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Why I Decided to Become an Activist in My 60s

It's never too late to try and change the world.

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Photo collage of female activist surrounded by earth, megaphone, and leaves
Franziska Barczyk
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Why did I become an environmental activist in my 60s?  The answer was clear in the fall of 2014, when my first granddaughter was born. Just the image of her reaching the prime of her life in the 2040s, when the worst effects of climate change would be inescapable, was heartbreaking.

The thought of her turning to me when I’m 90 and asking what I did to prevent the devastation made my stomach turn. 

This, as I imagined her growing up in a world where beautiful species of wildlife had disappeared. When thick forested hillsides and mountains were replaced with parched earth from drought and wildfires. When the lack of fresh water and polluted oceans were unable to sustain our basic foods. Hurricanes, droughts, floods, frigid cold, hellish heat. The list goes on and on. 

To compare that image to my carefree childhood with lush forests made my head spin. No, I had to do something. I am endlessly inspired by this quote from Hopi elders: “We are the ones we’ve been waiting for.”

We, of the boomer generation, are the ones who have the perspective and wisdom that’s needed in this global crisis. We have the grandchildren that are inheriting the world we have created.  This (along with some really cool ’70s music) is our legacy.

I knew that recycling, changing out light bulbs and driving a hybrid just wasn’t enough. A good friend told me about Elders Climate Action (ECA), an organization created to attract seniors to get involved in climate action. It sounded perfect — working with other grandparents on this issue. We developed a mission statement, a website, a logo — and decided to lobby Congress for a carbon-pricing policy. It was thrilling to be in on the ground floor, offering my time, talent and energy to provide a place for elders to get involved. Once established, the intensity of getting ECA off the ground led me searching for an organization that already had an infrastructure, a place where I could pace myself a bit more and participate in a broader range of activities.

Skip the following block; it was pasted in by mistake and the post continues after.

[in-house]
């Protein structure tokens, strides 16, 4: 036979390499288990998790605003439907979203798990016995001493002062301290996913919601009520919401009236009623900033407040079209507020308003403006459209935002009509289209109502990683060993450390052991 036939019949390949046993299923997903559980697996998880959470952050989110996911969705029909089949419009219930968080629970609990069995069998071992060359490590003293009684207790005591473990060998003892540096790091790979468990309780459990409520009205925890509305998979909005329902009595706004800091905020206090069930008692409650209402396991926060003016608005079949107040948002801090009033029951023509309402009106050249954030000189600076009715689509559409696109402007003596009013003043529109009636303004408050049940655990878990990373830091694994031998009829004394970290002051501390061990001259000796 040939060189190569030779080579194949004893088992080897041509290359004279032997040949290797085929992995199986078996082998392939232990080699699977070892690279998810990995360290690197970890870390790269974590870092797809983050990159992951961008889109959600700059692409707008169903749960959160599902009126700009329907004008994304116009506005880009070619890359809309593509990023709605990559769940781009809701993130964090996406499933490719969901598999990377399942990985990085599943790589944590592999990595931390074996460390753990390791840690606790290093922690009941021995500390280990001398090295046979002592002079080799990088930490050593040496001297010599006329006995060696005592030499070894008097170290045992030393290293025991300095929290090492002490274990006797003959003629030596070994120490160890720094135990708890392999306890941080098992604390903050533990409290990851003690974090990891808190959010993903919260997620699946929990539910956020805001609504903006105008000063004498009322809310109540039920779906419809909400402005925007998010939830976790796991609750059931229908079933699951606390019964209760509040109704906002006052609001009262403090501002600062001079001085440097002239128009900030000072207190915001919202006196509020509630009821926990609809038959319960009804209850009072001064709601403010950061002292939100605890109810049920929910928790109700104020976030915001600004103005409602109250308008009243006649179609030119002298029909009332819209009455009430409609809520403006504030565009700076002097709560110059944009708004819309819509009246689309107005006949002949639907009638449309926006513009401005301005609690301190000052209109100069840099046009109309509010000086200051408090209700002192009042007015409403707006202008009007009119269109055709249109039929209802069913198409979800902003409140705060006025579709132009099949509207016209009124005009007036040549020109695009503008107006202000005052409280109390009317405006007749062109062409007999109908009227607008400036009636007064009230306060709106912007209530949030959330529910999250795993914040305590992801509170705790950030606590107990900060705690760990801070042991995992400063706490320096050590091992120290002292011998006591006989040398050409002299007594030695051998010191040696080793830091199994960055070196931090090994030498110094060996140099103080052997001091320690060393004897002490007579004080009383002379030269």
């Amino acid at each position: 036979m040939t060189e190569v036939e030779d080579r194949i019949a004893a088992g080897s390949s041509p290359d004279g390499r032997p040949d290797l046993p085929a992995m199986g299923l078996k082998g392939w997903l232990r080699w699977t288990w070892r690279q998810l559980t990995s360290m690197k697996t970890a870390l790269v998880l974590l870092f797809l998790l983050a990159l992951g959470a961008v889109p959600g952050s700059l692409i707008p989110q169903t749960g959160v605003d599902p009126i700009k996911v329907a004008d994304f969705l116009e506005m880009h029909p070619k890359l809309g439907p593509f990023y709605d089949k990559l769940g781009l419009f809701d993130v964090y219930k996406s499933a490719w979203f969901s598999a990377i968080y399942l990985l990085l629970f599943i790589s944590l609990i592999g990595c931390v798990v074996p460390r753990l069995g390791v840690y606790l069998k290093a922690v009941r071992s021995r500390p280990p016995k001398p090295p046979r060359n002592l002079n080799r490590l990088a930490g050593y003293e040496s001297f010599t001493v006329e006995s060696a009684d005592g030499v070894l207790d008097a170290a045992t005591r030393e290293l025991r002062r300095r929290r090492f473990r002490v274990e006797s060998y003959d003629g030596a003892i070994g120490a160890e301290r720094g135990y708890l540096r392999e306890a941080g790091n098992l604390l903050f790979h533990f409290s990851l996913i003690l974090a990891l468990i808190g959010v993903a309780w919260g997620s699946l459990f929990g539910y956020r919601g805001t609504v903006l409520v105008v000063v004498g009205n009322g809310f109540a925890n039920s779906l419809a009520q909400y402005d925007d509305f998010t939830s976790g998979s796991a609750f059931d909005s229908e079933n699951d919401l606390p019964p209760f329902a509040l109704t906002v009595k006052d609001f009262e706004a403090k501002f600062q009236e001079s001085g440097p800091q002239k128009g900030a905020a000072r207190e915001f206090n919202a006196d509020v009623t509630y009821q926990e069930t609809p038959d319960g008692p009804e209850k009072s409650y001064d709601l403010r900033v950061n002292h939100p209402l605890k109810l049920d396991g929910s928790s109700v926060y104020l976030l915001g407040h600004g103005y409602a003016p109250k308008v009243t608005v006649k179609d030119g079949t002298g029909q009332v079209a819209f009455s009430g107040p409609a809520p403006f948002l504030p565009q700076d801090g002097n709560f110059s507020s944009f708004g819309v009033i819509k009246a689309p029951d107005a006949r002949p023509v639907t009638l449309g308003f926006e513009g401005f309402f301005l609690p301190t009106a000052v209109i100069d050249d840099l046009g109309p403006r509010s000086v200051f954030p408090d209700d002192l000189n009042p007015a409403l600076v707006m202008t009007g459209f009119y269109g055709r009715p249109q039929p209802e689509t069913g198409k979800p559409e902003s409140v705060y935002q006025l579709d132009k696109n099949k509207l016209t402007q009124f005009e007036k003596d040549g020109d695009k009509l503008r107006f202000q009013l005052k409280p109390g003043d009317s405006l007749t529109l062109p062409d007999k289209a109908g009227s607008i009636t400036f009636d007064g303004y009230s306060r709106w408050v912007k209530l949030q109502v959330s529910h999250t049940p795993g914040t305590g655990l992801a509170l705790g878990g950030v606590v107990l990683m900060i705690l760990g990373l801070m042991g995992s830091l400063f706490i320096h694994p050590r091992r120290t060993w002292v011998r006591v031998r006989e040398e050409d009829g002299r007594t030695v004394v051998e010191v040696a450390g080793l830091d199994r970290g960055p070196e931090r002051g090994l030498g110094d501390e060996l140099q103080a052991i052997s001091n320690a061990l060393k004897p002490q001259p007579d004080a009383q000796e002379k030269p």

Citizens’ Climate Lobby (CCL) had been around for a few years, with dedicated and interesting members, so I joined. It was there that I have found my home to best impact the environmental movement, with a nonpartisan group that has the ear of elected officials.

I’ve been pushing for climate-friendly legislation and policy at the local, state and national level for seven years now. This work has empowered me to use my passion, my voice and my skills to do important work — and feel relevant — in my later years.

For the first time, I spoke publicly at a City Council meeting. I’ve met multiple times with my local member of Congress and now she recognizes my name and face.  I feel like I matter. I no longer worry about doing things “right” or worrying about whether I’m enough of an expert or how I sound or look.  That’s one of the gifts of age.

Sometimes, I ask myself: how much longer will I be doing this. Will I be an activist into my 80s?

The answer is yes, for as long as it gives my life meaning. We boomers grew up as changemakers, helping to stop a war, fight for equal rights and ignite the green movement that formed the roots of focused environmental consciousness.

Though saving the planet is clearly a prevailing issue of our times, it’s certainly not a new concern. In a 1907 presidential address, Theodore Roosevelt had this to say about protecting the riches of nature: “To waste, to destroy our natural resources, to skin and exhaust the land instead of using it so as to increase its usefulness, will result in undermining in the days of our children the very prosperity which we ought by right to hand down to them, amplified and developed.”

Do you have the time and passion to become an activist for a cause that fires you up? It is never too late to become an activist. Perhaps, like me, it is environmental work, though maybe your calling is to focus on stemming gun violence or bigotry.

Working for change will recharge you in ways you would never expect, as you meet new people and experience the joy and satisfaction of turning your outrage into action. However, it does take patience, as change happens slowly.

I retired from the jobs for which I got a paycheck. The payback now is priceless. At the age of 68, I know that I am helping, in incremental ways, build a cleaner, safer and better world for my fellow seniors who are living longer than ever — and for future generations that deserve to enjoy the riches of nature the way we got to do.

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